The psychology behind web analytics

Digital businesses rely heavily on data. But data can be meaningless unless it is analysed and interpreted properly – and not just to reflect what you want it to tell you. With so many metrics to consider, often we can get lost in the sheer quantity of information and not think about the human behaviors behind every action.

I recently had the opportunity to take part in an episode of the Digital Analytics Power Hour podcast, with Michael Helbling and Tim Wilson, and Michael asked his listeners some poignant questions: “Have you ever stopped for a second as you hovered over that order button? Does anyone care how you feel as you are doing so?”

So how can analysts, marketers and website owners better influence the customer journey, based on factors that may not be seen from the data? Traditional web analytics tell us a lot about what has happened, when what we should really be thinking about is what motivates that behaviour and why it happens.

To help go into this topic a bit further, here is a summary of some of the points discussed:

MH: How did you get to that intersection between digital behaviors and psychology?

If you think about it, we are not really selling products or services, we are selling experiences. And at the base of everything we do, we are dealing with human behavior. Every interaction – the clicks, scrolls, the hovers – they are all individual representations of a customer’s thought process. I got into this field by thinking: “OK, so we have the ‘what’, but to really understand the customer, we have to think about the ‘why’.”

TW: It sounds a bit like behavioral economics, where instead of thinking logically you bring more human psychology into the analysis?

Exactly. Most modern enterprise businesses will have data scientists or an innovation team in-house, but the problem I see on a day-to-day basis is that all of their analysis is about pulling linear regression, and that does not provide the sort of insights that they are necessarily looking for. We need to look more at why people behave in certain ways, any external factors, emotion, mood, etc.

TW: This sounds a lot like what I’ve learned on Voice of Customer over the years. Is it fair to say this is a cousin of those theories?

I think there is one fundamental difference between voice of customer and the work that Clicktale does – there is a huge gap between what people will tell you and the motivators behind their behavior. Beyond the environmental and emotional influences – mood, the company we’re in, etc. – and any cognitive bias that may be at work, there is one more reason why we need to look beyond just what customers say.

In the same way as we have non-verbal signals in human communication, we have similar non-verbal signals in the digital arena. You can look at how fast or how slowly a visitor scrolls or clicks through the pages and understand their mindset without actually having to ask them.

MH: You’ve also spoken about is conversion cycle vs conversion point. Can you explain a bit more about that?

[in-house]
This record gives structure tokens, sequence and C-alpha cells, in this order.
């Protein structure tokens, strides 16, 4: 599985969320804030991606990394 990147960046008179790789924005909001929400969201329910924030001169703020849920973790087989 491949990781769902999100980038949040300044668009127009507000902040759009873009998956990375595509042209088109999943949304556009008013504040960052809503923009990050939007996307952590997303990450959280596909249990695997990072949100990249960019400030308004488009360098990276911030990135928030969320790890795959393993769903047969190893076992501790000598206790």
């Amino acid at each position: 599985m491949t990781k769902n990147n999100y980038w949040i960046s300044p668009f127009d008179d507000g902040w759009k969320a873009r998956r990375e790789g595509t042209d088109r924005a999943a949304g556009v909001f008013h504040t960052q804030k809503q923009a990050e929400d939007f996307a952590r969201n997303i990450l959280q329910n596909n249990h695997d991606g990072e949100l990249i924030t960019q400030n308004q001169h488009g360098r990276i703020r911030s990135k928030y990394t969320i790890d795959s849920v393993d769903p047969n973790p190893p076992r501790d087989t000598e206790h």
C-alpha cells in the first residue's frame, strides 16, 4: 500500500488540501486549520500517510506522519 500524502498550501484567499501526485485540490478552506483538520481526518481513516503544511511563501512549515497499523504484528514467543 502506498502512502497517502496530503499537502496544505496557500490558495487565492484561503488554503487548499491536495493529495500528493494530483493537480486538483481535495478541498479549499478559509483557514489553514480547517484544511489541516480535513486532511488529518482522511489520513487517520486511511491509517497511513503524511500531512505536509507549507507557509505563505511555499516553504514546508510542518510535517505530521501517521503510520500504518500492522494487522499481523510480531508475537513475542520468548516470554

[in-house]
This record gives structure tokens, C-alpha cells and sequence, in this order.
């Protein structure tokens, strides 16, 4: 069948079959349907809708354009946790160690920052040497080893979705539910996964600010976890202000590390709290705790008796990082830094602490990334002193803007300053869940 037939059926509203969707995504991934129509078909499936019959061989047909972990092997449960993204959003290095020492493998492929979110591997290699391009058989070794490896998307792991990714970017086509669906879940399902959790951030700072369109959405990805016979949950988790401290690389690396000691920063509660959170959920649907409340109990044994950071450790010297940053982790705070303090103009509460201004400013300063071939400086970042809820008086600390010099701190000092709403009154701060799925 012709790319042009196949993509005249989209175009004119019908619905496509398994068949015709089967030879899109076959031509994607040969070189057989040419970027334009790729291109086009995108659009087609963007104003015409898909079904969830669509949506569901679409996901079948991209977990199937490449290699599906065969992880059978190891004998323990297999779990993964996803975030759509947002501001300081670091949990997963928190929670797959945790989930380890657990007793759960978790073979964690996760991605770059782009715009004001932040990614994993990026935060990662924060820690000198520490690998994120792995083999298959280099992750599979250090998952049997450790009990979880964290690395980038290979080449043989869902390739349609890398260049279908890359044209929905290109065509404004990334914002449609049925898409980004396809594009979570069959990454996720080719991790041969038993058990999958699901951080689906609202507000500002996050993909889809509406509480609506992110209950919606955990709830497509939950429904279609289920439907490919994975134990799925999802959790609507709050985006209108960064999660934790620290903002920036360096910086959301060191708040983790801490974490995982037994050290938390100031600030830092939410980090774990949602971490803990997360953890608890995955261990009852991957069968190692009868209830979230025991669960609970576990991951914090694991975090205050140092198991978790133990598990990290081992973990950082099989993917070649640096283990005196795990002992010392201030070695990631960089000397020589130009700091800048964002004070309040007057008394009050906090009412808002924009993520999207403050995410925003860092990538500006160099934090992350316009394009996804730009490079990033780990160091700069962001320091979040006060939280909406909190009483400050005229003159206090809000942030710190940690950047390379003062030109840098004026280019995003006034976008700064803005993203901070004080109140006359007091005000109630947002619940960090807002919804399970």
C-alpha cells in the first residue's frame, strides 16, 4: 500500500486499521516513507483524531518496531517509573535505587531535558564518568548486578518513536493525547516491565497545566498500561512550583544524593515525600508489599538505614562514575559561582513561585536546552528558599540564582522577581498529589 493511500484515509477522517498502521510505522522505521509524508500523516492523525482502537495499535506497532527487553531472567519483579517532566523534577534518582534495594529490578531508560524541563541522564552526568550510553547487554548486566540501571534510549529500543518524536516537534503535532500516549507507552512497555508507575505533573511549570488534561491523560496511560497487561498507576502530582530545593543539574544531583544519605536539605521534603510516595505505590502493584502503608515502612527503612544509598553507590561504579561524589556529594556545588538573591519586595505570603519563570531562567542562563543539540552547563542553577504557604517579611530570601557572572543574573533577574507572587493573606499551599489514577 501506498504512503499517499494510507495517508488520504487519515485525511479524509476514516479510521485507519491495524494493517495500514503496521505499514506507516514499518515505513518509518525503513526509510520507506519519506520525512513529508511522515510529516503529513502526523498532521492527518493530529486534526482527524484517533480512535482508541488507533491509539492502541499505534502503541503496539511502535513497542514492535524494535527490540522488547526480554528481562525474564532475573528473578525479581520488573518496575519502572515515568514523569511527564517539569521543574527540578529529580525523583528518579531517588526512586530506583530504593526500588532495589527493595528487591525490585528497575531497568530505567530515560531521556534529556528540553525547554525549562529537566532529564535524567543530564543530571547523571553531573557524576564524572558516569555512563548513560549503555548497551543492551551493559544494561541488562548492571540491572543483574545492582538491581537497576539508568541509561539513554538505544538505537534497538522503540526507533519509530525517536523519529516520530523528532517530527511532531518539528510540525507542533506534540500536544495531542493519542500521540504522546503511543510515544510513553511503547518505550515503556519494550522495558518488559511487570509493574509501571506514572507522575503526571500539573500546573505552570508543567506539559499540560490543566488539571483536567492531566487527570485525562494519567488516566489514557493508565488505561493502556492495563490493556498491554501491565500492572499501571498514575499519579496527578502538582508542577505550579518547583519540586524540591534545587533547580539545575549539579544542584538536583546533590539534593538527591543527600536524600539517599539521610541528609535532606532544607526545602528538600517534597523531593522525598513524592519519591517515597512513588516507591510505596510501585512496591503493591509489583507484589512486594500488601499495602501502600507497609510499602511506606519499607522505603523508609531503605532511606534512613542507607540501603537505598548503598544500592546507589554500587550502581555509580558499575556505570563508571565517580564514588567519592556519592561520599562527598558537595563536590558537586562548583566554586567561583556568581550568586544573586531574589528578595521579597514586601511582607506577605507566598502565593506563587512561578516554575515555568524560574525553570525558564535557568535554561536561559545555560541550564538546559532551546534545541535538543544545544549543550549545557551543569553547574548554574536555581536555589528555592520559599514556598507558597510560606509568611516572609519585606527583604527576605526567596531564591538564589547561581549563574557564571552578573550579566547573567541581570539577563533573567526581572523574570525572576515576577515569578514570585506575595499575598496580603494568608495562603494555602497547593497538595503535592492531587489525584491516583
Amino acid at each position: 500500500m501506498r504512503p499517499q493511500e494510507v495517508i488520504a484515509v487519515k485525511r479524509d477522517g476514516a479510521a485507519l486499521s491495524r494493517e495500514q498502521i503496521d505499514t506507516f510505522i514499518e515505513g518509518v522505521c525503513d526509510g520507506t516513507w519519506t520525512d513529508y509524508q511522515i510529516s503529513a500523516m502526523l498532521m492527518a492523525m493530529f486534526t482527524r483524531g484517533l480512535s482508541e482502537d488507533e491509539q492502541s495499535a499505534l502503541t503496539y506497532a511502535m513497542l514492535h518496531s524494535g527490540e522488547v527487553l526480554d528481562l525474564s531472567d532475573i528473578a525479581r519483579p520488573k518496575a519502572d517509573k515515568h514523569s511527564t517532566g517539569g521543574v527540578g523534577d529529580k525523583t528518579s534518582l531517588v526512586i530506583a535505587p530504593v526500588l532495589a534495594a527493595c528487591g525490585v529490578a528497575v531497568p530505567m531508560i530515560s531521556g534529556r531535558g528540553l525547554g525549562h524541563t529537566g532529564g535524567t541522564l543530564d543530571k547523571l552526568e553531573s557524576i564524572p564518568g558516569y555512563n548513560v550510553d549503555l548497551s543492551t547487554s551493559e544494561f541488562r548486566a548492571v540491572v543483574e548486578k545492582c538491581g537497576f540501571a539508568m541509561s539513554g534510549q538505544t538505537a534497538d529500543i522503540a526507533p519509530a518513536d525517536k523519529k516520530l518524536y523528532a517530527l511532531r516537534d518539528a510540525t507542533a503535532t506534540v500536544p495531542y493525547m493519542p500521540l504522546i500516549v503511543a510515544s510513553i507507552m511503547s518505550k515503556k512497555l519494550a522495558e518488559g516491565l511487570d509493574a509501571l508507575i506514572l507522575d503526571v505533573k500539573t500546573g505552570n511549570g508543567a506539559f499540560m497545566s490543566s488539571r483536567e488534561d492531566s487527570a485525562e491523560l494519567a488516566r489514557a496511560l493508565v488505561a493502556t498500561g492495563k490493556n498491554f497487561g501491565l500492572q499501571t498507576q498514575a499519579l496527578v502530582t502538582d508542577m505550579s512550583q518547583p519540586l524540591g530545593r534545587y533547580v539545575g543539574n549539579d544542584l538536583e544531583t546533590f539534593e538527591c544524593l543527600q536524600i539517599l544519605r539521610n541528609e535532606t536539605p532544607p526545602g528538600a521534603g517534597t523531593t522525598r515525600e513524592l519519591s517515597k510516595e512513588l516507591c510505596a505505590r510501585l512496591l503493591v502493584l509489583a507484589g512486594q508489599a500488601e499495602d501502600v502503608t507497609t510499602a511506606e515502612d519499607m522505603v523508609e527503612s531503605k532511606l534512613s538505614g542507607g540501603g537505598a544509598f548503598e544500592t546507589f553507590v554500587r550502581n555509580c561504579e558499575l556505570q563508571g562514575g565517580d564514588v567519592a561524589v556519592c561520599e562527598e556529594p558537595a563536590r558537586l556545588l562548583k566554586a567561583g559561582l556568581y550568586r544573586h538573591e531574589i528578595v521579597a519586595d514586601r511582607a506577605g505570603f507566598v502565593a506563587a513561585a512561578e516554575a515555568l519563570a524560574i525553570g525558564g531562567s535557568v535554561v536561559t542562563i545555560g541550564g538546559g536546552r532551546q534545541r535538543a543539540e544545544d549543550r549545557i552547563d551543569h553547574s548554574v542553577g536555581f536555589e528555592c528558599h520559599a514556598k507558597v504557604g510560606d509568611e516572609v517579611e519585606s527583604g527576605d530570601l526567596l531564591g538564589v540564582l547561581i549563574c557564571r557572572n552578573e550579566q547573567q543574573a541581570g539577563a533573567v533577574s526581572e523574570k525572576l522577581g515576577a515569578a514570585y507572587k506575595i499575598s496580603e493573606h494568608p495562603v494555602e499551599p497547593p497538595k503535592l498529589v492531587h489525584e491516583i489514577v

However you define a conversion, the average conversion rate is about 3%. What about the other 97% of customers who do not convert? Do we infer from this data that they had a negative experience? Of course not, so we need to think differently about conversion.

Two people can interact with the exact same stimulus and they can have two completely different experiences. If I can detect a visitor’s intent when they arrive at the site, I can understand whether their experience was positive or negative. This isn’t done on an individual level, but using our algorithms we can assess hundreds of experiences and discover the intent of their visits to an accuracy of around 85%.

MH: To what extent are the demographics of the user involved in this process? Obviously, so much of digital is anonymous.

We have to create new demographic segments. For instance, are they goal-oriented, are they browsers? These are mindsets, and they can change as they go through the website too. You can detect these personality traits as you analyse their interactions and their journey through your site.

MH: How can people start to bring some of these ideas into their tactics?

Firstly, I would suggest that analysts start to think like psychologists and start to question every dataset they are looking at. Humans are not rational and we need to think about the factors involved in their decision-making processes. Purchases are emotional, so we need to provide ways to rationalize human decisions. Always ask the ‘why’ behind the behavior and not just settle for the ‘what’.

Also, every customer is different so we need to stop using the idea of best practices. If we think about it, a best practice is a common denominator that can be applied to different types of people. But the ultimate goal is personalization. And with that comes the realization that we need to provide different experiences for different people.

Listen to the episode in full below

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If you would like to know more, or to subscribe to future episodes, visit the Digital Analytics Power Hour podcast website.

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